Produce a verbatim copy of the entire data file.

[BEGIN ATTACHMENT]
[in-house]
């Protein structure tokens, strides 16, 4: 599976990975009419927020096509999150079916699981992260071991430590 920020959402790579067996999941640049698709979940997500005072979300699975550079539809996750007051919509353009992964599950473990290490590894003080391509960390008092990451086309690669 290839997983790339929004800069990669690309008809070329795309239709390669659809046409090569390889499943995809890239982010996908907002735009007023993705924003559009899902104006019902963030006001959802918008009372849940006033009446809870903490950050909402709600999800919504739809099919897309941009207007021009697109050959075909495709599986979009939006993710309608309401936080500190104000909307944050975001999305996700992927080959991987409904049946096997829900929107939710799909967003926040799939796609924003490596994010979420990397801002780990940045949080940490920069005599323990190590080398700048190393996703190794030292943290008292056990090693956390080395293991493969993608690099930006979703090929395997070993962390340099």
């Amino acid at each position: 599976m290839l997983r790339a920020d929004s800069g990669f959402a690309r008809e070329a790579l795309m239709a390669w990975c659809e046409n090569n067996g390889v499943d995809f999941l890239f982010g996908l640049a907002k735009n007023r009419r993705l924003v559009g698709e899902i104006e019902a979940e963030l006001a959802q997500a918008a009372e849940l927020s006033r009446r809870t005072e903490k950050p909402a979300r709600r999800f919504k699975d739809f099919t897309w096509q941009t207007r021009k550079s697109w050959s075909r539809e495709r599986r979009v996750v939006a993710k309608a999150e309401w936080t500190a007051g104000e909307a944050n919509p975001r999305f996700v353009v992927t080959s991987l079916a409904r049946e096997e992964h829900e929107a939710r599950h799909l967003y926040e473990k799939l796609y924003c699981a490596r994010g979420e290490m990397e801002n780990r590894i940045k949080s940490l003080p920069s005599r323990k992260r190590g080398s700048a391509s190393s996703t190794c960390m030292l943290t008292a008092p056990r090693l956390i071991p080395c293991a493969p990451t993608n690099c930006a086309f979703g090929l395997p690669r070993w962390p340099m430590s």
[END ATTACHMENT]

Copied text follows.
[in-house]
């Protein structure tokens, strides 16, 4: 599976990975009419927020096509999150079916699981992260071991430590 920020959402790579067996999941640049698709979940997500005072979300699975550079539809996750007051919509353009992964599950473990290490590894003080391509960390008092990451086309690669 290839997983790339929004800069990669690309008809070329795309239709390669659809046409090569390889499943995809890239982010996908907002735009007023993705924003559009899902104006019902963030006001959802918008009372849940006033009446809870903490950050909402709600999800919504739809099919897309941009207007021009697109050959075909495709599986979009939006993710309608309401936080500190104000909307944050975001999305996700992927080959991987409904049946096997829900929107939710799909967003926040799939796609924003490596994010979420990397801002780990940045949080940490920069005599323990190590080398700048190393996703190794030292943290008292056990090693956390080395293991493969993608690099930006979703090929395997070993962390340099």
């Amino acid at each position: 599976m290839l997983r790339a920020d929004s800069g990669f959402a690309r008809e070329a790579l795309m239709a390669w990975c659809e046409n090569n067996g390889v499943d995809f999941l890239f982010g996908l640049a907002k735009n007023r009419r993705l924003v559009g698709e899902i104006e019902a979940e963030l006001a959802q997500a918008a009372e849940l927020s006033r009446r809870t005072e903490k950050p909402a979300r709600r999800f919504k699975d739809f099919t897309w096509q941009t207007r021009k550079s697109w050959s075909r539809e495709r599986r979009v996750v939006a993710k309608a999150e309401w936080t500190a007051g104000e909307a944050n919509p975001r999305f996700v353009v992927t080959s991987l079916a409904r049946e096997e992964h829900e929107a939710r599950h799909l967003y926040e473990k799939l796609y924003c699981a490596r994010g979420e290490m990397e801002n780990r590894i940045k949080s940490l003080p920069s005599r323990k992260r190590g080398s700048a391509s190393s996703t190794c960390m030292l943290t008292a008092p056990r090693l956390i071991p080395c293991a493969p990451t993608n690099c930006a086309f979703g090929l395997p690669r070993w962390p340099m430590s």